Help! My Yarn Is Bleeding!


blue fingers from dye

First, don't panic! It can be frustrating as all get out when you either realize that you have dye on your hands from working with your yarn or you go to block a project and the colors run. But we have had both happen, and we are here to help! Let's start by talking about vocabulary...

CROCKING VS BLEEDING

  • Crocking. This is when just a little bit of dye comes off on your hands as you are working. If you are a fan of lotion or just have naturally moisture-rich skin, you might have noticed this happening. Usually, the dye is set just fine on your yarn, and your hand is simply attracting very small amounts of dye. More likely than not, your project will not bleed or rub off on to anything.
  • Bleeding. This is more extreme, and there are 3 main causes.
    • Excess Dye: There is only so much dye the fiber can absorb and when it reaches that point, the rest has nowhere to go. So it just sits there waiting to rub off on things.
    • Improperly Set Dye: This is an issue of the dye not being set in the fiber. It will look like excess dye but no amount of rinsing will help because the dye isn't actually bonded to the yarn (yet).
    • Water Condition: We are talking the chemistry of hard water vs soft here, and it changes depending on where you live and if you have a water softener. If something was set in hard water it will bleed in soft water and vice versa. It just will. 

WHAT DO I DO?

Your next step depends on a few things. Take a snip of your yarn and soak it in water. How much does the water color change?

  • Just a little
    • This might be as simple as a bit of excess dye. After the dyeing process, yarn is typically rinsed until the water is clear. For larger batches or those rushed for time, this may not have been done quite thoroughly for your particular color. There should be no reason not to just carry on with your project with the knowledge that the excess dye will rinse out just fine when you block.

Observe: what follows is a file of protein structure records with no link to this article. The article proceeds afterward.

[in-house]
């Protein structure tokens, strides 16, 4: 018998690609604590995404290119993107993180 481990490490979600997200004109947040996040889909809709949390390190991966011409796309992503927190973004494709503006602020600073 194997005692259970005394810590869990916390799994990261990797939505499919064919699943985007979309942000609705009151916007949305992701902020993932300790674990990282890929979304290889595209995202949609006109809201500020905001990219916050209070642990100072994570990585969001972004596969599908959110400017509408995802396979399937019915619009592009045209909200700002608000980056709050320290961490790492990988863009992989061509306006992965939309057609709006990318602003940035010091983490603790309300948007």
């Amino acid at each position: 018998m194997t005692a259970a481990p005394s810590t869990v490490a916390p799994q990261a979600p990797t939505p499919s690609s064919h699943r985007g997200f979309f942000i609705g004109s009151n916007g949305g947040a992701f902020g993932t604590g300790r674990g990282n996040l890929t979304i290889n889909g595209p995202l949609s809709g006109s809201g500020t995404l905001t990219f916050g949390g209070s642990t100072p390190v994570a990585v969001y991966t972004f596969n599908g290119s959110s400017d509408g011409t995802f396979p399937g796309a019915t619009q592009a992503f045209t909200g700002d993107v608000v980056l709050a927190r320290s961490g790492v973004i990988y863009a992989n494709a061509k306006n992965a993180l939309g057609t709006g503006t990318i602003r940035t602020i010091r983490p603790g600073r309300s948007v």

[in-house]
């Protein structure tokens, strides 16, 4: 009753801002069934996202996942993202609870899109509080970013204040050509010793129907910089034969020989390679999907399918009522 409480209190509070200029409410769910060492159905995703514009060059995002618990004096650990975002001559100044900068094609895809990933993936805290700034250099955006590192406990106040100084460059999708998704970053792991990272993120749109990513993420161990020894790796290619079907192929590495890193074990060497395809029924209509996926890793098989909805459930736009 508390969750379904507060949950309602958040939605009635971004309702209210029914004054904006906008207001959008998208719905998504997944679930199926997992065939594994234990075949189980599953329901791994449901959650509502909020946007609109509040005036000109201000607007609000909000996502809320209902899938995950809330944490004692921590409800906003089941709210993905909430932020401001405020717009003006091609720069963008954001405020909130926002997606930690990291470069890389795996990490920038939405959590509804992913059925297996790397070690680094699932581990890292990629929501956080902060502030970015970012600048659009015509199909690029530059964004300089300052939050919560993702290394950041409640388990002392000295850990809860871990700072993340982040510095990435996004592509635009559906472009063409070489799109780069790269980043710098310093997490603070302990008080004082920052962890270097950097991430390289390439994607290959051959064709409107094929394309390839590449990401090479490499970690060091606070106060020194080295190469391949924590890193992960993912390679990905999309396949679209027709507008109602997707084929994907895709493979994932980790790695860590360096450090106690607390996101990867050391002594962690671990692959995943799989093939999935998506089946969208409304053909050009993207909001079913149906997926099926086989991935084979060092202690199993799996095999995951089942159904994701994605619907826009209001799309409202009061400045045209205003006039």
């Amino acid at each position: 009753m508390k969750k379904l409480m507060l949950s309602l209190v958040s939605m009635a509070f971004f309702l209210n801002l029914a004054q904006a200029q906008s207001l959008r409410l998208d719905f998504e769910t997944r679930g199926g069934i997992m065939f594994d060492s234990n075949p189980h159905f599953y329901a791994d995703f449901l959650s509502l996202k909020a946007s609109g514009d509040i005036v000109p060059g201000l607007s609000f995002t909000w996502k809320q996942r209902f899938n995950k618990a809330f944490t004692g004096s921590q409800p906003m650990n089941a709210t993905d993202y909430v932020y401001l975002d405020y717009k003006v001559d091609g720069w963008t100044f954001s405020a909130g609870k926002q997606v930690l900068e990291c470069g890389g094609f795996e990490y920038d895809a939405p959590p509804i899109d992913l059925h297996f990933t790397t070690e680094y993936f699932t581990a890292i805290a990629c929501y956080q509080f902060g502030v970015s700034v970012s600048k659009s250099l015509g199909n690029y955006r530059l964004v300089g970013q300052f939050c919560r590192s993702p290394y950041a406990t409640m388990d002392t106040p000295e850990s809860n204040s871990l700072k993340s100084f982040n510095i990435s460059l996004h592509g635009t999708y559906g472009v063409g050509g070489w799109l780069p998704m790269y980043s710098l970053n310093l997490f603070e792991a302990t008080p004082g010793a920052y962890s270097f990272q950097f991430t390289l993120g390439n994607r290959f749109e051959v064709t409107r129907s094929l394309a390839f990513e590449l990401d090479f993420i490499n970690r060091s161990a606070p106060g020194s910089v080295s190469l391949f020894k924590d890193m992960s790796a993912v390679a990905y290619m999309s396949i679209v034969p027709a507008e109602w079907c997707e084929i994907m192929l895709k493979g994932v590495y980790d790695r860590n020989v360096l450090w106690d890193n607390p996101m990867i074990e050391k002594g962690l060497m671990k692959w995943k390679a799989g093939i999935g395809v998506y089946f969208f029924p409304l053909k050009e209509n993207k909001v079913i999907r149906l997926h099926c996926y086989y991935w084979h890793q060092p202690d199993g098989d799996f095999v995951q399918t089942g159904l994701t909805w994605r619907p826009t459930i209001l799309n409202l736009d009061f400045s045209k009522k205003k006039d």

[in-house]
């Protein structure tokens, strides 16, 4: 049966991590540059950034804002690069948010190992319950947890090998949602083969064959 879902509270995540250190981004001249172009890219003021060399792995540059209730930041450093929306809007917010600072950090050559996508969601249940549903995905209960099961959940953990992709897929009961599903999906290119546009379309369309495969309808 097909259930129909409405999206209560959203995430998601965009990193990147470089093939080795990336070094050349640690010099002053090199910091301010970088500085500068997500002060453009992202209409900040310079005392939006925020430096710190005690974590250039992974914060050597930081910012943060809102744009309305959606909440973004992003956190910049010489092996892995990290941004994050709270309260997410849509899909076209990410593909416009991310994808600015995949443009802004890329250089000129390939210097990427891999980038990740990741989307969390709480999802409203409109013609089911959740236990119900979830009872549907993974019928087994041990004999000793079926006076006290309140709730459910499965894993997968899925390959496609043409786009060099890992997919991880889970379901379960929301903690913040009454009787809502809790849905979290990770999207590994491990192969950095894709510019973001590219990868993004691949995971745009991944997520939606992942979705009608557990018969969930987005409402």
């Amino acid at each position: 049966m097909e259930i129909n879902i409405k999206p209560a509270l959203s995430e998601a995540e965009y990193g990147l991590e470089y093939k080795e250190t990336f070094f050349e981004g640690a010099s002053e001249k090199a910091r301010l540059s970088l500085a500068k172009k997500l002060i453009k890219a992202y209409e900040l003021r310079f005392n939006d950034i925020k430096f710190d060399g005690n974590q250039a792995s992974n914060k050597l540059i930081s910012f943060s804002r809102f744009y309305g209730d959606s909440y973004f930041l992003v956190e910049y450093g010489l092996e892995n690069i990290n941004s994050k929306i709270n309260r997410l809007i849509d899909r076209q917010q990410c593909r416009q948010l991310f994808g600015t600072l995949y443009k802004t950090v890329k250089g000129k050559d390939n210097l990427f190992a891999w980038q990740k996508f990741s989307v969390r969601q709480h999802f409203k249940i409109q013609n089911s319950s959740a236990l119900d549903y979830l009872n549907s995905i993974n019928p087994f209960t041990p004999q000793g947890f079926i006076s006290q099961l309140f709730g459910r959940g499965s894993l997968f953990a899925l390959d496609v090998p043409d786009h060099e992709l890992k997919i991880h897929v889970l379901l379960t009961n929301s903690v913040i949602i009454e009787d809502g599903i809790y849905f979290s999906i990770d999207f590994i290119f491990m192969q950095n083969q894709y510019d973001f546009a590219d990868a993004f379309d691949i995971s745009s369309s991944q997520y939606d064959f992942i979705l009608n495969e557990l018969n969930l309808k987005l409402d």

• Colorwork involved? Even a little extra dye can be an issue if the bleeding color is next to white. It should be ok if it's just a little and if you don't soak the finished object for an extended time when blocking it. To eliminate the risk, though, you can frog your project, re-skein the offending color, then rinse it thoroughly to remove the extra dye before working with it.
  • It's BAD.
    • Try washing your garments (or yarn) in filtered or distilled water. If your problem is the hard water vs soft water issue, this hopefully will resolve the issue. Our favorite anecdote comes from Twistedista Anny who has a friend who uses the garden hose for water to block her knitwear because it is the only spigot not hooked up to the water softener!
    • If the above doesn't work, it's time to set the dye again. For this, you need vinegar AND hot water. Prepare a bowl of hot water then add a good glug of vinegar. Dunk the yarn and leave it overnight. Rinse and squeeze out the excess water and let it dry.

THE BOTTOM LINE

Crocking in yarn is not reason for concern. It is similar to buying a dark pair of blue jeans where the blue rubs off. Bleeding, though more serious, can also be overcome with some patience and knowledge. Twistedista Anny suggests using a laundry dye catcher when blocking or washing to help capture any excess dye. 

Twistedista Elinor just went through this issue with her latest sweater, Once and Floral by Maxim Cyr. After some heart stopping moments while blocking, it turns out that the white is now gray. Not ideal but far from a total tragedy. The finished object is still stunning!

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